This is entertaining because it not only shows the Discoveroids on the defensive, but this time they’ve really been insulted. We’ve seen them react like this before — for example: Discoveroids: “We’re Not Crazy!” Poor guys. It seems they’re always being insulted, bullied, misunderstood, disrespected, lobbied against, expelled, etc. Now a psychologist thinks they need help.
Today’s defensive whining at the Discoveroids’ creationist blog is from David Klinghoffer, their journalistic slasher and poo flinger. His latest is: Story Time: Psychologists Show How to “Suppress” Children’s Intuition of Design in Nature. He says, with bold font added by us:
I don’t know whether this is outrageous, hilarious or simply very telling. Probably all three. The Wall Street Journal salutes the research of Boston University psychologist Deborah Kelemen. She has discovered that it’s possible with Darwinian storytelling to suppress common sense in children of the kind that leads them to recognize artifacts of intelligent design in nature.
This is the article that has upset Klinghoffer: See Jane Evolve: Picture Books Explain Darwin. It’s very good, and well worth reading. You’ll see that, contrary to Klinghoffer’s introductory remarks, it doesn’t quite say what Klinghoffer suggests. Here’s a small excerpt from the Journal article to show you what it actually says:
Scientific ideas always challenge our common sense. But some ideas, such as the heliocentric solar system, require only small tweaks to our everyday knowledge. We can easily understand what it would mean for the Earth to go around the sun, even though it looks as if the sun is going around the Earth. Other ideas, such as relativity or quantum mechanics, are so wildly counterintuitive that we shrug our shoulders, accept that only the mathematicians will really get it and fall back on vague metaphors.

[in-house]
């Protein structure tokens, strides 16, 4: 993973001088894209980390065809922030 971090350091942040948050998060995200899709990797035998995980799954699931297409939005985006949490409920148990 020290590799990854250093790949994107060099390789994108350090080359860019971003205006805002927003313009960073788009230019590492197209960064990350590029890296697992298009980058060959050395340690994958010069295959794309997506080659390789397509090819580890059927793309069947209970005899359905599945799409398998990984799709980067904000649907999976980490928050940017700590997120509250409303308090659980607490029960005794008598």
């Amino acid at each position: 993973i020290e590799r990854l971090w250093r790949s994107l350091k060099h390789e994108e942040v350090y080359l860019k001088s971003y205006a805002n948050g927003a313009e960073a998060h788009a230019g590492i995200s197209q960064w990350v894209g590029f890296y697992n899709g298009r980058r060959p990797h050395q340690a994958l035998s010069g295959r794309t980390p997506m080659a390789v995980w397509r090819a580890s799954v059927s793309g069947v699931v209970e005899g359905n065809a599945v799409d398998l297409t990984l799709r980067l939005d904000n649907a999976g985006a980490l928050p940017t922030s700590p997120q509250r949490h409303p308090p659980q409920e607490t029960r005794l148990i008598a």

But evolution by natural selection occupies a not-so-sweet spot between the intuitive and the counterintuitive. The trouble is that it’s almost, but not really, like intentional design, and that’s confusing. Adaptation through natural selection, like intentional design, makes things work better. But the mechanism that leads to that result is very different.
Intentional design is an excellent everyday theory of human artifacts. … Even babies understand that human actions are “teleological” — designed to accomplish particular goals. In earlier work, Dr. Kelemen showed that preschoolers begin to apply this kind of design thinking more generally, an attitude she calls “promiscuous teleology.”
Babies begin explaining things by using “promiscuous teleology” — that’s good! Now that we know what Klinghoffer is attacking — it’s Dr. Kelemen’s way to correct the very thing he’s defending, which Kelemen regards as baby thinking. Let’s read on to see what Klinghoffer says:
The Journal notes that quite apart from religious instruction, kids are primed to see life as reflecting “intentional design.” It’s intuitive. The corrective is to catch them at an early age and train them to see things in a Darwinian light.
Klinghoffer gives us a big quote from the Journal about how a fictional animal with a fictional mutation is used as an example with children to explain the concept of evolution by natural selection. He doesn’t like teaching such ideas to kids. He claims:
There are a number of interesting points here. First, that the example of natural selection is fictional. …. Second, it is decidedly in the micro-evolutionary realm — a kind of evolution that no one disputes, certainly not advocates of the theory of intelligent design. … The extrapolation from such a trivial thing into the origin of all species and all biological complexity by unguided natural processes is a cheat.
There’s a comforting consistency in the way they cling to their institutional dogma — a year ago we wrote Discoveroids Dance the Micro-Macro Mambo. Klinghoffer goes on to quote a lot and complain a lot, but we want you to read it all for yourself, so we’ll give you only one more excerpt:
The initiative to program children is repeatedly referred to as “intervention,” a term used in psychological counseling to refer to an attempt to thwart counterproductive, dangerous thoughts or behavior. The intuitive response of human beings, seeing design in nature, is implicitly compared to destructive patterns of abuse, alcoholism, drug addiction, and the like!
Calm down, David. There’s no reason why you should take any of that personally. BWAHAHAHAHAHA!
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